Um, no Lady. If you can't even realize there's a difference between Aetna and Anthem and screw that up, how can I possibly trust you to get anything right? Billing Error on your part, not mine.
I tell her this is important, and likely a cause of the billing issue - since my policies had changed, and the Info on the statement was to the wrong insurer. After hearing that her supervisor probably wouldn't be too happy to hear she was coming between Her Company being paid, she became more helpful. Sure enough: the insurance information was wrong. They'd somehow managed to combine the letters and numbers of my two policies, the one in effect in 12/08 and the later one that began after 4/09.
Person A "corrected" this and said it would be "resubmitted" for review. I again emphasized that they needed to contact the correct insurer at the time of order, not my current one that's different. It wasn't clear whether Person A actually understood this.
This was also about the same time I needed to order more test strips, but I decided to not add to the mix and confuse them even more, so held off on that for another day until this was more fully resolved. That ended up leading to another issue, which isn't exactly relevant to this tale (but that's been resolved in the meantime, too).
Anyhow. More than a week went by and I hear nothing. So, I phoned back.
Person B has no clue who I am or what I'm talking about. I recap it briefly, and she almost exactly reiterates the phone discussion with Person A. It all begins again. She promises to get right on this. A week later, I phone again after hearing nothing and leave a message. Two more messages within the next week, and nothing in response.
At this point, it's Groundhog Day. My Blood is Now Boiling, elevating gradually from that Initial Headshake and Laugh to Simple Annoyance to this point.
Finally reaching Person B again, I learn that BCBSM denied my claim most recently on Jan. 12, saying I wasn't "eligible for benefits" at that time in late 2008. Assuring her that this isn't my mistake, but one between Them and the Insurance Company, they should clear up in order to get their due money. Person B explained that she was graciously assisting me instead of just leaving it to the Direct Billing Process while I work it out with my insurance company.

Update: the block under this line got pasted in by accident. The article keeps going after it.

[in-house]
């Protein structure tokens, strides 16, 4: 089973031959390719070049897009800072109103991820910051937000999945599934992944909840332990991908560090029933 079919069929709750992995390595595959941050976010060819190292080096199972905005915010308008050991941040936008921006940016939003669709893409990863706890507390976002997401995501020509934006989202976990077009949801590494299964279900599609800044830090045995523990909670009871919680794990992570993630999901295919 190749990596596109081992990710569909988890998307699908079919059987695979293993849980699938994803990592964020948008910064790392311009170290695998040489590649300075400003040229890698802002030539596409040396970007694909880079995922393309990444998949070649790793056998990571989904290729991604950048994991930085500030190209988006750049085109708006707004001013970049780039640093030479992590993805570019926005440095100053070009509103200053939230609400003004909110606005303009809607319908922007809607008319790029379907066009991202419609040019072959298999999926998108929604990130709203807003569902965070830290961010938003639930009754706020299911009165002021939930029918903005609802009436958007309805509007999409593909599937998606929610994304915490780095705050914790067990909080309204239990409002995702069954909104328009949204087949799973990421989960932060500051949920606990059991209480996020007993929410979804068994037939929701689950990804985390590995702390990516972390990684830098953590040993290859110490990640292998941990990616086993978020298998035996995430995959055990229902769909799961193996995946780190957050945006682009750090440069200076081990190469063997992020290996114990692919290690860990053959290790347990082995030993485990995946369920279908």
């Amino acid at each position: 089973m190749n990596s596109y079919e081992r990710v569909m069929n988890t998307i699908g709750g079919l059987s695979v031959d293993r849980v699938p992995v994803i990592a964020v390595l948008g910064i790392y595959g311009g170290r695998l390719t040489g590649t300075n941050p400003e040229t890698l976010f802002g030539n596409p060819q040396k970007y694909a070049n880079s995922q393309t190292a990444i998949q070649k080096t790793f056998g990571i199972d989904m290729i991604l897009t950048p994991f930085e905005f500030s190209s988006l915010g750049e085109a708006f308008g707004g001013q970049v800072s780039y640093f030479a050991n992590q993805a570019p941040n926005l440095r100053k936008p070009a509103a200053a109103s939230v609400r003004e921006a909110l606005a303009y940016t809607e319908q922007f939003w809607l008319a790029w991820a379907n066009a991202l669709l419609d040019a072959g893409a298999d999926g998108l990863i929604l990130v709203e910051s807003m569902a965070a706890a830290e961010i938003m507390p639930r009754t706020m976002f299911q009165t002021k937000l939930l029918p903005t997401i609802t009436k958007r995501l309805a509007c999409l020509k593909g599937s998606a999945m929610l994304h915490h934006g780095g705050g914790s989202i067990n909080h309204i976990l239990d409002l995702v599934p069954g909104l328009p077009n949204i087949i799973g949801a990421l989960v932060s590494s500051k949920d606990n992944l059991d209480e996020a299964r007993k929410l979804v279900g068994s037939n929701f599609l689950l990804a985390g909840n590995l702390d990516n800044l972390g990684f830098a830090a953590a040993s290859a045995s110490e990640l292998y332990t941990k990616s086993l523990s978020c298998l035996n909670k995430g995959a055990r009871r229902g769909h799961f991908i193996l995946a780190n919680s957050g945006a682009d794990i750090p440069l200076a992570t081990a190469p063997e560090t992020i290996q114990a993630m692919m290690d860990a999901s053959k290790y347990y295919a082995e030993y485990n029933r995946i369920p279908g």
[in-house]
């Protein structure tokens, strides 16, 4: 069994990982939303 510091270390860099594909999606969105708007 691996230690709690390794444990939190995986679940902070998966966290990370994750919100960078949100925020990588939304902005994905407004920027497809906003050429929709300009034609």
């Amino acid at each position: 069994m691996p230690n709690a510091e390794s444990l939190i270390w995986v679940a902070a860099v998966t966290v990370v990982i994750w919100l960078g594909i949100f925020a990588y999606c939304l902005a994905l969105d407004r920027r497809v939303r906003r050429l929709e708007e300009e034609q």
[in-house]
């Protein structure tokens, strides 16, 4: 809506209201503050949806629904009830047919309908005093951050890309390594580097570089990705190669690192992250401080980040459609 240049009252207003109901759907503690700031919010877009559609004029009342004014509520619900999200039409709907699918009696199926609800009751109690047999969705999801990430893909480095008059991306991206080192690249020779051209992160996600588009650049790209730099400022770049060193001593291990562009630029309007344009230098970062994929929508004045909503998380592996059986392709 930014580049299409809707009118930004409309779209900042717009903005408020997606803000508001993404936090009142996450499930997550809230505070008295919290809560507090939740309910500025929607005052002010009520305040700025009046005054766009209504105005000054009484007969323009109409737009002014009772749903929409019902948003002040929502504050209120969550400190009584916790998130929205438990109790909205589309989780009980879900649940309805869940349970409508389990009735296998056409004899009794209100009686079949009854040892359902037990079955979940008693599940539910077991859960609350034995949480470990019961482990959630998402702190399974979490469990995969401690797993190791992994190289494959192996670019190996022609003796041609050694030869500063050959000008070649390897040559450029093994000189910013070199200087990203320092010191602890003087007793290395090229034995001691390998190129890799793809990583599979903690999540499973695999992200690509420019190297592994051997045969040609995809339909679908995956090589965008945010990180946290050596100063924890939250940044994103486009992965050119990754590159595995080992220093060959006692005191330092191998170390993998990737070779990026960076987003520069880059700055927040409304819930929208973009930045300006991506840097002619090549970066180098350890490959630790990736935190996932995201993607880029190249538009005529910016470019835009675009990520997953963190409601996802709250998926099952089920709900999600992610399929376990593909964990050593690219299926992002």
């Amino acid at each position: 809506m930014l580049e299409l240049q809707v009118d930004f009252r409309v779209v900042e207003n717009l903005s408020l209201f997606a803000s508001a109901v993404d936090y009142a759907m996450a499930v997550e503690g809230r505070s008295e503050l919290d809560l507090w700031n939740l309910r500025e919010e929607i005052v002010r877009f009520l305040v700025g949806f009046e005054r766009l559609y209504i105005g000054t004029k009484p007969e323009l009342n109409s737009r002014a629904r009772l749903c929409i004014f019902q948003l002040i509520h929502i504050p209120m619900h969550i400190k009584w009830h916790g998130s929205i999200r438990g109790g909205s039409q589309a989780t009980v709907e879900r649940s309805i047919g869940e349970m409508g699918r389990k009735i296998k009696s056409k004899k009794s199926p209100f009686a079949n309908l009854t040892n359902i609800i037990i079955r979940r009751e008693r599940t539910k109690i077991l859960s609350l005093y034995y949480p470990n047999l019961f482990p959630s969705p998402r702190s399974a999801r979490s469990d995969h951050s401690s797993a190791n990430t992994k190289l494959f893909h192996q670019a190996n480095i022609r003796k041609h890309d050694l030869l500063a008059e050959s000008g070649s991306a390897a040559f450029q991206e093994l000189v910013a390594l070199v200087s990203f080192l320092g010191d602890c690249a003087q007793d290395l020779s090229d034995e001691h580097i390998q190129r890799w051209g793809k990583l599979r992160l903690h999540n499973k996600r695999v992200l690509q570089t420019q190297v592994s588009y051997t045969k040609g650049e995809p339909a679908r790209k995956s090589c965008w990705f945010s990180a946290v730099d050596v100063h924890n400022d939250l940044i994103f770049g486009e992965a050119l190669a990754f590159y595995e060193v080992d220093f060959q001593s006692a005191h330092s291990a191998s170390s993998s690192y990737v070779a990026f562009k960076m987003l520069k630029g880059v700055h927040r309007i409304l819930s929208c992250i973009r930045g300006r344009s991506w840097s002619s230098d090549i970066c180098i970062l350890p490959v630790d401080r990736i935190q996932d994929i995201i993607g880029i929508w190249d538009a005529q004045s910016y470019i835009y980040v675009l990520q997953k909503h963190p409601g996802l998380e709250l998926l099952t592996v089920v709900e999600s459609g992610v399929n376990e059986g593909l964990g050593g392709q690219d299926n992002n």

Even though it was initially their mistake in submitting the wrong insurance policy numbers.
Once again, I explained (again) that I was not covered by Anthem at the time, but by BCBSM, and even though they're owned by same parent company, we're talking two different entities. I had in my hand my Certificate of Continuous Coverage from BCBSM, stating specifically that my coverage extended from 9/05 to 4/09 - clearly the Dec. 08 date was covered. Faxed it to her. Person B was baffled upon seeing my documentation, not understanding how it's being denied when I was clearly covered. Person B tells me she'll have to talk with her supervisor, re-submit to an insurance company supervisor, and that it could take up to 30 days.
Fine. Whatever. This was Feb. 5
After reading recently about Kerri's insurance coverage headaches and others' comments, I decided to check in and see where this stood - the 30-timeline wasn't up, but I hadn't heard anything and was curious.
On Tuesday, I phone Kentucky and reach Person B. No clue who I am, but I recap the issues and she recalls it all. Checks, and says nothing. She decides to push further - I'm on hold for 10 minutes in the middle of my workday. Eventually, she returns and tells me that Anthem/BCBSM has approved the claim. Instead of the total $675, the insurance company is paying $314.15 and my co-pay will be $34.90. This is all thanks to a contracted provider discount system, so that's why it's so much less than the full price.